Amidst obstacles posed by pandemic, Container Control Programme cocaine seizures surpassed 100 ton milestone in 2020

26 February 2021

Despite numerous obstacles due to the ongoing global COVID-19 health crisis, the UNODC-World Customs Organization Container Control Programme (CCP) seized more than 100 metric tons of cocaine in the course of 2020.

As a result of the concerted efforts of the Programme’s over 120 Port Control Units (PCUs) and Air Cargo Control Units (ACCUs) operating in strategic locations around the globe, the figure marks an unprecedented record. Leading the seizures were Colombia with 32 tons, Ecuador with 23.5 tons, and Brazil with 16 tons, all of which were destined for European and Asian markets. Of similar importance were cocaine seizures in Central America, which involved various uncovered operations and shipments to North America.

Also, last December, 16,000 liters of chemical precursors were seized in Bolivia. The shipment came from Chile, disguised as a trademarked motor oil consignment containing acetone; a raw material for the production of cocaine and for the manufacture of explosives.

At the same time, anti-narcotics units in Paraguay reported their largest cocaine seizure in history, when authorities in coordination with the Port Control Unit seized a drug shipment, hidden in several containers moving a cargo of biochar (biomass charcoal). The cargo of around 2,300 kilograms, was destined for Israel and the Middle East, with previous maritime transit through ports in Argentina and Belgium.

Principal ports, in which CCP operates, most regularly used for the transshipment of narcotics and illicit substances from Latin America include Santos (Brazil), Buenaventura and Cartagena (Colombia) and Guayaquil and Bolívar (Ecuador).

As a result of joint efforts involving a variety of law enforcement agencies such as customs, police authorities, anti-narcotics agents, port authorities and border protection officials, as well as staff and managers at designated Port Control Units and Air Cargo Control Units, the recent seizures reveal new modalities in the trafficking of illegal substances through containers, especially in relation to route diversification and the diversion of cargo from third countries to their final destinations.

UNODC and the WCO praise the commitment, dedication and efficiency of all those involved in achieving this important milestone, and invite both origin and destination countries to maintain and reinforce controls and strict oversight of illicit shipments.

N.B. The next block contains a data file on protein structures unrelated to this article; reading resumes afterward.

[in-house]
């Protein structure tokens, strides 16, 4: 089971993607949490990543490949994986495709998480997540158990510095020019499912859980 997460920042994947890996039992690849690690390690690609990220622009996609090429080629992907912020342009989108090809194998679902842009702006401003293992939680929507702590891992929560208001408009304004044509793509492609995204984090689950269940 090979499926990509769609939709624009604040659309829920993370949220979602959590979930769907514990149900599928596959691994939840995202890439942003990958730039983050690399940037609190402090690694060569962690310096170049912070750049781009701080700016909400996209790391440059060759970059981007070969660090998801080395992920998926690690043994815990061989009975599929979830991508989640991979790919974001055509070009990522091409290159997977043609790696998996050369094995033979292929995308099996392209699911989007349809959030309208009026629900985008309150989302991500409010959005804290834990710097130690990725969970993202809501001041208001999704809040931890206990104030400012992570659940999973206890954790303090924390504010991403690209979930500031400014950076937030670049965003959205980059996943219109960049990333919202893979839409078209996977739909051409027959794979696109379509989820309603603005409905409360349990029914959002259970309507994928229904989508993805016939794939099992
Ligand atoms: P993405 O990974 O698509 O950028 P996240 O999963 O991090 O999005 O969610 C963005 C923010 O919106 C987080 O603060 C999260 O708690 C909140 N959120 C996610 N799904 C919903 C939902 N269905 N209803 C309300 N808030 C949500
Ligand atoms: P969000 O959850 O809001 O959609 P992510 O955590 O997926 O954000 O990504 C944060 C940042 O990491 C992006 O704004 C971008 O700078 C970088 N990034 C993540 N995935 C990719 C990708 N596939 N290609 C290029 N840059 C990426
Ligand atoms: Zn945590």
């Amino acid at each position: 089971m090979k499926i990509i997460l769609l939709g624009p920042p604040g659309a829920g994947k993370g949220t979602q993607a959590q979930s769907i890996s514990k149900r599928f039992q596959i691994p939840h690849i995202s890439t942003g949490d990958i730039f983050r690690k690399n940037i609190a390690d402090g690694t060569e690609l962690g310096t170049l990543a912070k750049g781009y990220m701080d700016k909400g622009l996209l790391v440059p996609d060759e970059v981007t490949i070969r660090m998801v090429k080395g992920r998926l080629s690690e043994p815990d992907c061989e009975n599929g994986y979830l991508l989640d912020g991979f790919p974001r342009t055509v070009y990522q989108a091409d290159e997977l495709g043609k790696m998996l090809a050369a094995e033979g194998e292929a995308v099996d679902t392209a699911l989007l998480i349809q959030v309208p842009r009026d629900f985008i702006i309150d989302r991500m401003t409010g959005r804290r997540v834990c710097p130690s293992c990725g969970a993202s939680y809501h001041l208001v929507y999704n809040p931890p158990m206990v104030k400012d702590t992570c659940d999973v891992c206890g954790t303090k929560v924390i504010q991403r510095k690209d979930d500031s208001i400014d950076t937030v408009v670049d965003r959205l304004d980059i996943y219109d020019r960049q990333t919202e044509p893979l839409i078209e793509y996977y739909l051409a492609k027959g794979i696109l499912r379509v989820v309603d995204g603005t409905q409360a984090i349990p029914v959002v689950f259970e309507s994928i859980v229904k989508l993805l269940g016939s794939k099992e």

UNODC-WCO 2020 Annual Report: Key findings

The milestones described above represent only one of various success stories presently published as part of the global launch of CCP’s 2020 Annual Report; a valuable public information tool that illustrates this and other outstanding achievements of the Programme in the implementation of its regular schedule, in a year notably characterized by operational restrictions at all levels.

Faced with logistical and operational limitations derived from COVID-19, on the one hand, and in the wake of new forms of organized crime, which continue to resort to the containerized trade supply chain in various ways to sustain their criminal activities, on the other, progress by the CCP was still measurable and significant.” notes this year’s report preamble.

Tackling organized crime by means of partnership-oriented approaches

Smugglers have long been using legitimate cargo to conceal their illegal shipments. The high volume of global trade and consignment movements makes it challenging for customs and law enforcement officers to spot illicit loads, which are often disguised within what otherwise appear to be legitimate consignments. To address this challenge, UNODC and the World Customs Organization (WCO) developed the Container Control Programme (CCP).

The Programme builds capacity in countries seeking to improve risk management, supply chain security and trade facilitation by, among other activities, training frontline law enforcement personnel in profiling and interdiction techniques. Its aim is to engage in cross-agency cooperation and develop trainees’ abilities in conducting risk analysis, joint profiling and targeting suspect shipments.

The CCP enjoys a truly global reach, by means of which, structures and processes are strengthened, thus allowing for the application of sustainable measures for States and selected ports. This also helps minimize the exploitation of maritime containers for the illicit trafficking of drugs, and other transnational organized crime activities.

For greater efficiency, while facilitating cooperation in the fight against crime amongst States and international agencies involved in the regulation of container traffic, the Programme maintains strategic alliances with various security entities within States with operational ports. These entities include customs, police, maritime security institutions and the private sector, among others.

CCP PCUs and ACCUs worldwide are entrusted with the identification and risk-profiling of containers and cargo which may represent a threat in terms of, among others, drug trafficking, illicit substance smuggling, counterfeit products, trafficking in firearms and ammunition, in addition to wildlife-related crimes, falsified medical products and undeclared assets. This takes place on a regular basis with minimal disruption to legitimate trade.

The success of the CCP would not be possible without the support of its donor community.

About CCP

At present, CCP is operational in 73 countries and has initiated activities in ten more. More than 120 Port Control Units (PCUs) and Air Cargo Control Units (ACCUs) have been established since the Programme's inception in 2004.